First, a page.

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electrical power sensors: watt hour meters magnetism sensors: magnetic compass, flux gate compass, magnetometer, Hall effect device pressure sensors: barometer, barograph, pressure gauge, air speed indicator, rate of climb indicator, variometer gas and liquid flow sensors: flow sensor, anemometer, flow meter, gas meter, water meter chemical sensors: ion-selective electrodes, pH glass electrodes, redox electrodes, lambda sensors motion sensors: radar gun, speedometer, tachometer, odometer, turn coordinator orientation sensors: gyroscope, artificial horizon, ring laser gyroscope mechanical sensors: position sensor, selsyn, switch, strain gauge proximity sensor- A type of distance sensor but less sophisticated. Only detects a specific proximity. A combination of a photocell and LED or laser. Applications in cell phones, paper detector in photocopiers, auto power standby/shutdown mode in notebooks and other devices. distance sensor (noncontacting) Several technologies can be applied to sense distance: Initialization free sensing scanning laser- A narrow beam of laser light is scaned over the scene by a mirror. A photocell sensor located at an offset responds when the beam is reflected from an object to the sensor, whence the distance is calculated by triangulation. acoustic: uses ultrasound time-of-flight echo return. Used in mid 20th century polaroid cameras and applied also to robotics. Even older systems like Fathometers (and fish finders) and other 'Tactical
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Active' Sonar Sound Navigation And Ranging) systems in naval applications which mostly use audible sound frequencies. focus. A large aperature lens may be focused by a servo system. The distance to an in-focus scene element may be determined by the lens setting. binocular. Two images gathered on a known baseline are brought into coincidence by a system of mirrors and prisms. The adjustment is used to determine distance. Used in some cameras (called range-finder cameras) and on a larger scale in early battleship range-finder electromagnetic time-of-flight. Generate an electromagnetic impulse, broadcast it, then measure the time a reflected pulse takes to return. Commonly known as - RADAR (Radio Detection And Ranging) are now accompanied by the analogous LIDAR (Light Detection And Ranging), all being electromagnetic waves. Acoustic sensors are a special case in that a pressure transducer is used to generate a compression wave in a fluid medium (air or water) light time-of-flight. Used in modern surveying equipment, a short pulse of light is emitted and returned by a retroreflector. The return time of the pulse is proportional to the distance and is related to atmospheric density in a predictable way. Initialized systems. These require starting from a known distance and accumulate incremental changes in measurements.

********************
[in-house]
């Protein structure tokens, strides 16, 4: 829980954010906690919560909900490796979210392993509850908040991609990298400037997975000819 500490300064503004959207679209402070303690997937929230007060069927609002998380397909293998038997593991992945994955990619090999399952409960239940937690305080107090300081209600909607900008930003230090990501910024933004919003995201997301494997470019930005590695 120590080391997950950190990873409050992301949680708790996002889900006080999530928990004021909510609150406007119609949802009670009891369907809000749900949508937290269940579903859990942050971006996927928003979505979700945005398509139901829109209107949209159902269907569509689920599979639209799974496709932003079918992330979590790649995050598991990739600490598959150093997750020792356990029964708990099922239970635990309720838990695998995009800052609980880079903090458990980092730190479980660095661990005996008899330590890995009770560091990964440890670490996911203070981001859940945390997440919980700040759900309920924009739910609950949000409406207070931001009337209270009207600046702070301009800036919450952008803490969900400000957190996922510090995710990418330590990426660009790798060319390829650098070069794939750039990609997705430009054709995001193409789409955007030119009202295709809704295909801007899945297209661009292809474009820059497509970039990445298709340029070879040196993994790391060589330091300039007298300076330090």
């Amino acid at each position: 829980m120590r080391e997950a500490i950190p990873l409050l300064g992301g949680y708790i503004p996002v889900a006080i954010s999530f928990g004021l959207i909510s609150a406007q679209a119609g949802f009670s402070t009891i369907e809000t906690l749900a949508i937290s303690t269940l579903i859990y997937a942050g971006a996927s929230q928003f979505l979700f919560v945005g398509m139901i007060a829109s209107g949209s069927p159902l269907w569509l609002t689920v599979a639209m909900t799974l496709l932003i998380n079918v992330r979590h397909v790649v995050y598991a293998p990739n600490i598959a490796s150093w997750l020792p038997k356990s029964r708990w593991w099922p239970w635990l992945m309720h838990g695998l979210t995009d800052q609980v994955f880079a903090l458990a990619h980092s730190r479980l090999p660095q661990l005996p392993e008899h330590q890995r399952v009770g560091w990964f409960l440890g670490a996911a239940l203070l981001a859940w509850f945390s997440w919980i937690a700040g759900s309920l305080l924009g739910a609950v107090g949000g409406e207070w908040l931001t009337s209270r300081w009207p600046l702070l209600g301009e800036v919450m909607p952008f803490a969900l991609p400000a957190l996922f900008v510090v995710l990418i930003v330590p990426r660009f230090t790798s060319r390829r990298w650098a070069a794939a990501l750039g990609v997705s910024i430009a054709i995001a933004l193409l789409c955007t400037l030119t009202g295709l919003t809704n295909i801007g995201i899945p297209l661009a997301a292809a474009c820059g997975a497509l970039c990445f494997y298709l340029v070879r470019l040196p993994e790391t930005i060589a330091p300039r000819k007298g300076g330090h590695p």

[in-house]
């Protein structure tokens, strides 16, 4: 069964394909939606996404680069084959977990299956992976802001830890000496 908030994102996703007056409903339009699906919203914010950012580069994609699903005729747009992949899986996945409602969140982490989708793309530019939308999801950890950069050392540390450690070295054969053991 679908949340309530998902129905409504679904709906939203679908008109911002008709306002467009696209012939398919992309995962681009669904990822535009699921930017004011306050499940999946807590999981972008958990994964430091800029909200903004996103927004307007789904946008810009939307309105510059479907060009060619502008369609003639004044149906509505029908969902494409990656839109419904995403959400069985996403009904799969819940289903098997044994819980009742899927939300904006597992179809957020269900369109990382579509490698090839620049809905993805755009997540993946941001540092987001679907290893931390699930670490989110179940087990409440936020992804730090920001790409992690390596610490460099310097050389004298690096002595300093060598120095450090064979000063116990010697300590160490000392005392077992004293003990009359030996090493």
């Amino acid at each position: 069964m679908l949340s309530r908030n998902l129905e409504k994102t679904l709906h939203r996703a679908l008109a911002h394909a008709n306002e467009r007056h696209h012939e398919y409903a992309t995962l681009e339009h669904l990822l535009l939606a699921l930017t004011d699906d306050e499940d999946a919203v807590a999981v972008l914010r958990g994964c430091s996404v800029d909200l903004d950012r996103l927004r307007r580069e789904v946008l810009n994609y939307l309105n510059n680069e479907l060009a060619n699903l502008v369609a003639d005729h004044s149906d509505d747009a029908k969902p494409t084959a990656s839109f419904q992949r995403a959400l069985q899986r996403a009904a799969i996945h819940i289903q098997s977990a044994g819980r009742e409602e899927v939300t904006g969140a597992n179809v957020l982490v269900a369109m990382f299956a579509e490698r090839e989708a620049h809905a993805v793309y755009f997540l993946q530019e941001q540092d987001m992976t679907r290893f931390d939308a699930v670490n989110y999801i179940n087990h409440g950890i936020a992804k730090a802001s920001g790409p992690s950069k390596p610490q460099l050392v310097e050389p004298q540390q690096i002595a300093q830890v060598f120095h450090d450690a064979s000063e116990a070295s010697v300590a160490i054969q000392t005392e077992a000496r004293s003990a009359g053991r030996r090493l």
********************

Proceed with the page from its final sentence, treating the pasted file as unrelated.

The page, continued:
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coherent laser- interference between transmitted and reflective lightwaves are counted and the distance is calculated. Capable of high precision. whisker sensor- A type of touch sensor and proximity sensor.

What is a transducer? A transducer is a device that converts one type of energy to another, or responds to a physical parameter. A transducer is in its fundamental form a passive component. If the component is electrical then it generally has two electrical terminals. Transducers are devices that transform an input signal to an output signal of a different type.
List of transducers Electrochemical: battery fuel cell pH probe Rechargeable battery Electromechanical: actuator circuit breaker dynamo
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Electroactive polymers galvanometer MEMS motor, linear motor piezoelectric quartz relay servomechanism strain gauge used in weight/force measuring. switch Electroacoustic: gramophone pick-up hydrophone - converts changes in water pressure into an electrical form loudspeaker, earphone - converts changes in electrical signals into acoustic form microphone - converts changes in air pressure into an electrical signal piezoelectric crystal - converts pressure changes into electrical form Photoelectric: Laser diode, light-emitting diode - convert electrical power into forms of light photodiode, phototransistor - converts changing light levels into electrical form solar cell - converts light energy into electrical energy Electromagnetic: antenna (electronics) - converts airborne RF signals into electrical form cathode ray tube (CRT) - converts electrical signals into visual form
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fluorescent lamp, light bulb - converts electrical power into visible light magnetic cartridge - converts motion into electrical form photocell or light-dependent resistor (LDR) - converts changes in light levels into resistance changes reed switch - converts a strong magnetic field into a switch activation tape head - converts changing magnetic fields into electrical form Magnetic: Hall effect sensor - converts a magnetic field level into electrical form Electrostatic: electrometer liquid crystal display (LCD) Thermoelectric: thermocouple Peltier cooler thermistor (includes PTC resistor and NTC resistor) Others: Geiger-Mller tube used for measuring radioactivity. Electronic. These components change one electrical parameter in response to another. By some definitions these are electronic components, not transducers. diode gyrator varicap diode, varactor diode, tuning diode negative impedance converter, NIC Schottky diode